In the center is a M. capricornis recently detached from its plug and glued in this spot. With a magnifying glass one can see real small bright orange polyps.
This Star Polyps has spread to three other rocks and continues to do so at a rapid rate.
A Cabbage Leather recuperating from recent cutting for frags in the new tank.
In the center is a frag of Endive Hydnophora, a slow-grower. The Pocillopora in the upper-right has been in this spot for only a couple of months,

The Pagoda coral from the older reef.
Furry mushrooms were moved from the older reef to under PC lighting (and away from the pesky Clownfish) where it appears to be recovering from the abuse they had suffered.
One of the only 2 fishes in the newer reef.
The Torch Coral fully extended. Two polyps receded prior to being moved to this tank. It appears to be doing better under the PC lighting than the MH. The current in this tank is stronger which is supposed to be something this coral does not prefer.
A close-up of the finger-leather showing considerable rehab since the tank was set-up the end of December '06.
In the foreground is a ribbon gorgonian. In the center (slightly out of focus) is the largest colony of encrusting gorgonian, And of course the ever-present Xenia.
This is a close-up of one of the three Pocillopora frags in the newer reef.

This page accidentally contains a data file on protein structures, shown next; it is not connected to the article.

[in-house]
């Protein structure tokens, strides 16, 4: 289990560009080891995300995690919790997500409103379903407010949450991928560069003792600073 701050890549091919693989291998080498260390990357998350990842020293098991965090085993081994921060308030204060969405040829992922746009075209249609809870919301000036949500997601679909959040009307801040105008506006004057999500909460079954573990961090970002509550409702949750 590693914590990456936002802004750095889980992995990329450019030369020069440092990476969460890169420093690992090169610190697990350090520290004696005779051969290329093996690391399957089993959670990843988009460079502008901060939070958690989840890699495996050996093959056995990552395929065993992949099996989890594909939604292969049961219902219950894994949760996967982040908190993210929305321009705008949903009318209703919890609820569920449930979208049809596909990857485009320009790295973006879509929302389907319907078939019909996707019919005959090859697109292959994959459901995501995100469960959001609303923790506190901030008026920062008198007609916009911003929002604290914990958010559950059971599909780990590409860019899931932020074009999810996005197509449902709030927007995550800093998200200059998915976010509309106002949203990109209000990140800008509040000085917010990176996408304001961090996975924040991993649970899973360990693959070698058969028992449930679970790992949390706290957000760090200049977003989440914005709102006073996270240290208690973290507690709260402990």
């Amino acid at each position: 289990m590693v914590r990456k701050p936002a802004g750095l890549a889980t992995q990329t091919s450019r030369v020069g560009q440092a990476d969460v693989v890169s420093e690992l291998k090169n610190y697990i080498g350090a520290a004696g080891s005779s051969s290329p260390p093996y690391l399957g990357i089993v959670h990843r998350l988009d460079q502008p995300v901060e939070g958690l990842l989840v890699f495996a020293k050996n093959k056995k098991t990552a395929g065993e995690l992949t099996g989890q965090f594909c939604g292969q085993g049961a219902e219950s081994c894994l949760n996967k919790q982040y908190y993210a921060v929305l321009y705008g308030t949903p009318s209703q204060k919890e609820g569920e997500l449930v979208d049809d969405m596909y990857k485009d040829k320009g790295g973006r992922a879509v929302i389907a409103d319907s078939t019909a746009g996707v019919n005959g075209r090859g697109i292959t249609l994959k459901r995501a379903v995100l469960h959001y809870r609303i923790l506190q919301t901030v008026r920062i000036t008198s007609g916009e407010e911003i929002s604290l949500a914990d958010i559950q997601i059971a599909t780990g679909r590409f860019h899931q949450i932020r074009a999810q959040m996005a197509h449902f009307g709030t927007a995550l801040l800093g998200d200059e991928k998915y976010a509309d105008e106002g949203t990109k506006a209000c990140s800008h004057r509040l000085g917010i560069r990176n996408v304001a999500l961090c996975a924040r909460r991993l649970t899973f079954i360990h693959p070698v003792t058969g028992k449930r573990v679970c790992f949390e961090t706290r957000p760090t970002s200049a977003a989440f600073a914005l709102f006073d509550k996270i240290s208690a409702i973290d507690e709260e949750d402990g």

Overall view of newer reef. two coral frags on the upper left are Pocillopora crassicornis (SP) from the other reef. They appear to be growing. The lighting is 4X55wt 10K K PC lights on 10 hours/day.
Upper center: a Montipora digitata from the year old reef.
In the middle is a frag of Yellow Porites. It is often open but has not shown any growth in the past 6 weeks.
Photo from newer 50 gal reef of Xenia and Taro Tree Coral.

Thursday, February 01, 2007

This crab is releasing its larvae at the highest point she could find after the lights had gone out.

Wednesday, January 17, 2007

Shots of old reef showing new Royal Gramma. It came in last week and was presumed dead as it had stayed hidden until yesterday. It appears to be healthy. It is eating but very easily spooked at this time.

Saturday, January 13, 2007

The picture is a little dark. This Green Mandarin was added yesterday. I rec'd it plus 2 Firefish, A Royal Gramma and a Cleaner shrimp from Coralsplus. I had paid for a Anemone crab but it was not in the shipment. At this point it appears that only the Mandarin survived. They came in very cold and hardly moving. This was the third time I had a shipment from them that was incomplete. Before this I had orderred Neon gobies and for the second time rec'd Engineer gobies DOA. I had orderred Scarlet hermits and got Blue leg and Mexican hermits. Half the shells were empty.

Conclusion: I will not order from them again. Good prices are hardly good prices when you do not get what you ask for!!! Later a refund was made for the last shipment.

Friday, January 05, 2007

Photo taken on left side of new tank. Appears to be a strand of eggs from a Cerith snail. Under 30X magnification hundreds of eggs can be seen. In the same area are several gravid copepods.